“My cat, Gretel, burned to death. I couldn’t get to her in time. When I got to her, she was already fried. The boy cat here is Hansel. We’re both in deep grief.”
“Yes,” Miriam repeats.
“How did it happen? A gas heater?” I ask.
Van Man nods. “What happened was this—someone called me from the outside. He wanted me to hurry, get dressed, come out. I left before I fully checked everything. I should never do that. We shouldn’t be hasty. I’m not fixing any blame here, though. No blame. Gretel’s gone is all.”
“Yes,” says Miriam. “No one’s to blame.”
The warrior in me doesn’t buy the no blame game. He should’ve checked on the cat. Irresponsible SOB. I’ve met his type before. Which version of Hansel and Gretel was he thinking of? And what’s his role in the fairytale? Is he the evil witch? Or is he the poor widowed parent, at the end of his rope, who carelessly loosed Hansel and Gretel at the edge of nowhere to forage for food in the forest, shocked when Gretel didn’t come home? Or is he the one lost in the forest? In any case, he’s guilty.
The peacemaker in me says Van Man is doing the best he can. Bad things happen to good people. He copped to Gretel’s death. What more can he do? Nothing’s good or bad, but thinking makes it so (Hamlet).
The songster in me remembers. “My baby’s gone, gone, gone. . . waah, ah…” Van Man has the blues. That’s it. He’s just stuck in the denial stage of grief. Some of us don’t escape.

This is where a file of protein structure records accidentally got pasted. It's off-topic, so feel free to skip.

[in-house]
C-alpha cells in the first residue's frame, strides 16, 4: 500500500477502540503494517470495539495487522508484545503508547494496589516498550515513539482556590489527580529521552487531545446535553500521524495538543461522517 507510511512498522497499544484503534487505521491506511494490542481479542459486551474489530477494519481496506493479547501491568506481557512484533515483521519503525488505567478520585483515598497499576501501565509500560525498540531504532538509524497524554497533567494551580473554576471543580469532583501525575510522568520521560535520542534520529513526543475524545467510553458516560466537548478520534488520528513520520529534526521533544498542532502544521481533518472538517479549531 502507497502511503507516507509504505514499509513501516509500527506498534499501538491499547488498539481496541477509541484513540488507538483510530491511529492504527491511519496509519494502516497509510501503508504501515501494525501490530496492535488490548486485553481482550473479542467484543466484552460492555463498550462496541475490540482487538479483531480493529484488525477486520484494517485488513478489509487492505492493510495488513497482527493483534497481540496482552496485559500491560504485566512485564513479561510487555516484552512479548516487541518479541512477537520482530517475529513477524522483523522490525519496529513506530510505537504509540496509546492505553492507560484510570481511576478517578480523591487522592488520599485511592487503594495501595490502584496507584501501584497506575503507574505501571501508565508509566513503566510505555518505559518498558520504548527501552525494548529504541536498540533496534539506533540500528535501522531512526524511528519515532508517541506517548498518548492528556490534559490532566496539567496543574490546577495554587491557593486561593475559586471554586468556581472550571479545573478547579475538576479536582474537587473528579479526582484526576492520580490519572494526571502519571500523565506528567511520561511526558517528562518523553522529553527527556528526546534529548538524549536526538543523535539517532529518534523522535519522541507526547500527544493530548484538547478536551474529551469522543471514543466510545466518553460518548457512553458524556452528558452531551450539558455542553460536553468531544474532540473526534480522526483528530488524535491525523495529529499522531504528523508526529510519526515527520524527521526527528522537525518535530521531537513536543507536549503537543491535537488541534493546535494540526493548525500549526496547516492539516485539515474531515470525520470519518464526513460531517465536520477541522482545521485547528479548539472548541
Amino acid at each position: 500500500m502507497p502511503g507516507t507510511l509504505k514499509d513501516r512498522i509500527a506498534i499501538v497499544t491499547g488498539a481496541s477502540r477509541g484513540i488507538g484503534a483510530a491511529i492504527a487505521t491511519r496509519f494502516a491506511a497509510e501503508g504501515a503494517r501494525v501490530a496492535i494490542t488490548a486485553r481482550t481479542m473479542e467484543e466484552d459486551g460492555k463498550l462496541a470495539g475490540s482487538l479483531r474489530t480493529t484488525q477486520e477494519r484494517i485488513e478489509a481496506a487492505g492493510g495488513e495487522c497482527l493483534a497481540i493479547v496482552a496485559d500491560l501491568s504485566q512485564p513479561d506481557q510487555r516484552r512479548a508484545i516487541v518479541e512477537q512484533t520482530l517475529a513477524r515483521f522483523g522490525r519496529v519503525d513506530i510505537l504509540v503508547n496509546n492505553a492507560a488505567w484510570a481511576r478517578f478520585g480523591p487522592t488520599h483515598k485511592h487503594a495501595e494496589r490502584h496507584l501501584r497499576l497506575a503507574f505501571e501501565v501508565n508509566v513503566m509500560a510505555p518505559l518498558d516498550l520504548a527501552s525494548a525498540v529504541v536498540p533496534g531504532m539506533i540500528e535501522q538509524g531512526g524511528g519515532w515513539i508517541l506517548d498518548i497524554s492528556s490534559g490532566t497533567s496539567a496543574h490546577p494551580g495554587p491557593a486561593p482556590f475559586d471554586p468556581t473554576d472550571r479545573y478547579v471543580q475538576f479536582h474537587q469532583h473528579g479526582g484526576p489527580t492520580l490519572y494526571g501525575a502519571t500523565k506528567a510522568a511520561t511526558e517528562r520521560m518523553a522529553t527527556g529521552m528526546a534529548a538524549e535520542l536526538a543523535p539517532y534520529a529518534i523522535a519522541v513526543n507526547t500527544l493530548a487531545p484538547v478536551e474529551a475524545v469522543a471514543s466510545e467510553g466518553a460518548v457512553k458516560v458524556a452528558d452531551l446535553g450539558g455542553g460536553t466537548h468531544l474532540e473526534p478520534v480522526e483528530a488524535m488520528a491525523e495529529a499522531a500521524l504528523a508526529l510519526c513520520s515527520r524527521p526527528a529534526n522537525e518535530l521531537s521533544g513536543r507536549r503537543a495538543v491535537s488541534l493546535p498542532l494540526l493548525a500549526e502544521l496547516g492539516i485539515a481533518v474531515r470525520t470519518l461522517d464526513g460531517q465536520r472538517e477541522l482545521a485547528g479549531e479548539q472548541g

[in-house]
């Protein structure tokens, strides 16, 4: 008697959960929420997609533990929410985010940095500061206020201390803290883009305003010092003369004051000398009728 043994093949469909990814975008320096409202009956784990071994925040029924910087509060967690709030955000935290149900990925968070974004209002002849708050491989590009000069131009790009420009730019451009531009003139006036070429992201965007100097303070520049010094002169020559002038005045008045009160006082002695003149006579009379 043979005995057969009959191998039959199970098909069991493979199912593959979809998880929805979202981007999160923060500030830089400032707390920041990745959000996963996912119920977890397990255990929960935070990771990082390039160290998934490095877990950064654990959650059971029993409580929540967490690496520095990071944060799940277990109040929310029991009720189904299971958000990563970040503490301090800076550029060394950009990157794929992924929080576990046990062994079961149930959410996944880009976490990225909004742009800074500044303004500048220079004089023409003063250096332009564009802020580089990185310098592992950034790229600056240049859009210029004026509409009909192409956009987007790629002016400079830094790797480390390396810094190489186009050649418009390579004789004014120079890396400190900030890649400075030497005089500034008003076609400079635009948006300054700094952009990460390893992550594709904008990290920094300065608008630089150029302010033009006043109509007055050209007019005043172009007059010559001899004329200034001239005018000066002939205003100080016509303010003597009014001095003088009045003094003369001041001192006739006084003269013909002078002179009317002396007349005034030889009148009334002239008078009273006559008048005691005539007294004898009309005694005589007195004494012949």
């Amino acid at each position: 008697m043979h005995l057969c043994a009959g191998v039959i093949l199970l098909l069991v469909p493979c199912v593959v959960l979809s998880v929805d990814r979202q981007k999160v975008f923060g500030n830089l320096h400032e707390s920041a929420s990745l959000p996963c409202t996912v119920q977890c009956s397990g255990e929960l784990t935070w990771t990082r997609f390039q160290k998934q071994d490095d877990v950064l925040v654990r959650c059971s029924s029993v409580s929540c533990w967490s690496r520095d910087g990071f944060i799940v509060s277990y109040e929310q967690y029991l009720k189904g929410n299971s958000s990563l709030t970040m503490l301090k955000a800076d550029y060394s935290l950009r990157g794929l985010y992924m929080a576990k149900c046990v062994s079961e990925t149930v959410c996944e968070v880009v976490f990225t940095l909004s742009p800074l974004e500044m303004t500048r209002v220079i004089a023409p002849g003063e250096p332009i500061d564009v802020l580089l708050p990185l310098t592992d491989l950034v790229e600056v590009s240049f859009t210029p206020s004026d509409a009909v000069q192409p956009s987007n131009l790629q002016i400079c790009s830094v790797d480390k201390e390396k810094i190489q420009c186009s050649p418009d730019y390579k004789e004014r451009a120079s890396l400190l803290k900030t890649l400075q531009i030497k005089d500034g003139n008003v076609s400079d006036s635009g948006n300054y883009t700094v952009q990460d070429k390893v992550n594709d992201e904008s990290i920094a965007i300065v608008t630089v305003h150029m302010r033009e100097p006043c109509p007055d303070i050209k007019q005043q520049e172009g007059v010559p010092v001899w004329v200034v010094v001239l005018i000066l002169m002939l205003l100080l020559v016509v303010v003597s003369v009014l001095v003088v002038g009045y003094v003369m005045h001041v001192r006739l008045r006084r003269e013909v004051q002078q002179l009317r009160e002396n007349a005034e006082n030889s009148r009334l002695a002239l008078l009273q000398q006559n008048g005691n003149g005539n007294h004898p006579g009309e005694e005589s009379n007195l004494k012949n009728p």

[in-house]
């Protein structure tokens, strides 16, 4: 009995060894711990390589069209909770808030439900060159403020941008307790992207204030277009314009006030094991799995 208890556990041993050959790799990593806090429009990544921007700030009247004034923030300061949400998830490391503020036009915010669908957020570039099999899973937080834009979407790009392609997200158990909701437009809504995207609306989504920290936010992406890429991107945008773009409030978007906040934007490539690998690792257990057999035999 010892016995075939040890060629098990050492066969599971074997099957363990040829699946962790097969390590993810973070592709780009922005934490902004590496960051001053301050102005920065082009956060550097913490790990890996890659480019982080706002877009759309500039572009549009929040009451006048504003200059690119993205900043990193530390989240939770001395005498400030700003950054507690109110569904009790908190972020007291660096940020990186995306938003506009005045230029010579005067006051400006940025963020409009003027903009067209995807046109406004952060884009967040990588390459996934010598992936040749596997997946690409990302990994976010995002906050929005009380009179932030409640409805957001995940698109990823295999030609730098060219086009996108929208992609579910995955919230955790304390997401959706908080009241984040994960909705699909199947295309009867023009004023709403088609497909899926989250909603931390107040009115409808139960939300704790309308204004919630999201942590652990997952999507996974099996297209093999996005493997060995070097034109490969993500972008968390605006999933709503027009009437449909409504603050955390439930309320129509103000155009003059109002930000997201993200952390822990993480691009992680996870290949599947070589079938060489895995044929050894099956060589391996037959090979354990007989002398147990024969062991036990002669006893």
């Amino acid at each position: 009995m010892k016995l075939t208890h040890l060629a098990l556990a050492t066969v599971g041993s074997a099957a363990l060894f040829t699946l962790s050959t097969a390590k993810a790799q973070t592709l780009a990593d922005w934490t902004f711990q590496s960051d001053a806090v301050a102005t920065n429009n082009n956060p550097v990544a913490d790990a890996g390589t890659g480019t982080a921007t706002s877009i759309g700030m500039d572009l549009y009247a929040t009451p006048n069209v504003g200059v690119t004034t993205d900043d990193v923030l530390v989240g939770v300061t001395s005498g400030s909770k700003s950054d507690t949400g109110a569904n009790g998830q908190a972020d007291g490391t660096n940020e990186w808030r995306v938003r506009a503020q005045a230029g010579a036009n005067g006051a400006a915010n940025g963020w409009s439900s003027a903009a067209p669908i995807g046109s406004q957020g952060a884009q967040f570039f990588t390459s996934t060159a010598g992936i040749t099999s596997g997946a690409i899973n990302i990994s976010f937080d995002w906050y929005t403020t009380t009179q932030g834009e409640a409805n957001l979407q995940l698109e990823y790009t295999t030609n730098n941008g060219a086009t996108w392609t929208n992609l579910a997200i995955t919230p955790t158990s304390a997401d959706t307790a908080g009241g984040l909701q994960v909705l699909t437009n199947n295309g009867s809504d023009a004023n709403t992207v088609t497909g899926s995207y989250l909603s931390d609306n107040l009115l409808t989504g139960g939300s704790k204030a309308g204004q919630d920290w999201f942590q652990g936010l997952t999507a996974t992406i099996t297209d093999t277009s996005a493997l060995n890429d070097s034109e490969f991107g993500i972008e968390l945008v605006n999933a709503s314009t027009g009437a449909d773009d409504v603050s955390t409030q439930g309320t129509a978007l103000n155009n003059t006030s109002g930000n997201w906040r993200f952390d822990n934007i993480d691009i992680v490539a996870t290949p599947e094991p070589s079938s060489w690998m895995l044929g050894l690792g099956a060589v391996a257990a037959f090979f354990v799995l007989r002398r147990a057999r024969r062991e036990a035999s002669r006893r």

“I was married once, about ten years ago. I wear the necklace she gave me right here.” He taps a piece of petrified wood hanging between his famished eyes. “I pay her tribute, but she doesn’t have a collar on me anymore.” He rubs his neck. “The other charms are from people I’ve met along the way who’ve gotten into my head.” His slender fingers fondle the amulets. “My name’s Victor. What’s yours?”
I introduce myself. I’ll help him through his grief. We’ll embrace. His attenuated fingers will smooth my senescent spine. I’ll stroke the hardened outline of his ribs, his hips.
An older man, grey hair, grey complexion, probably Victor’s father, backs his
Mercedes out of the driveway, stops briefly to scowl at us. I smile and say “Hello!” to the
face behind the rolled-up window.
“He hates me, “Victor says.
His father drives away as I stand waving. Victor, Don Quixote casting at windmills, is linked to his father by a trailing umbilicus leading to the womb of his original home, the mansion. He’s wasting his time. His father will never understand.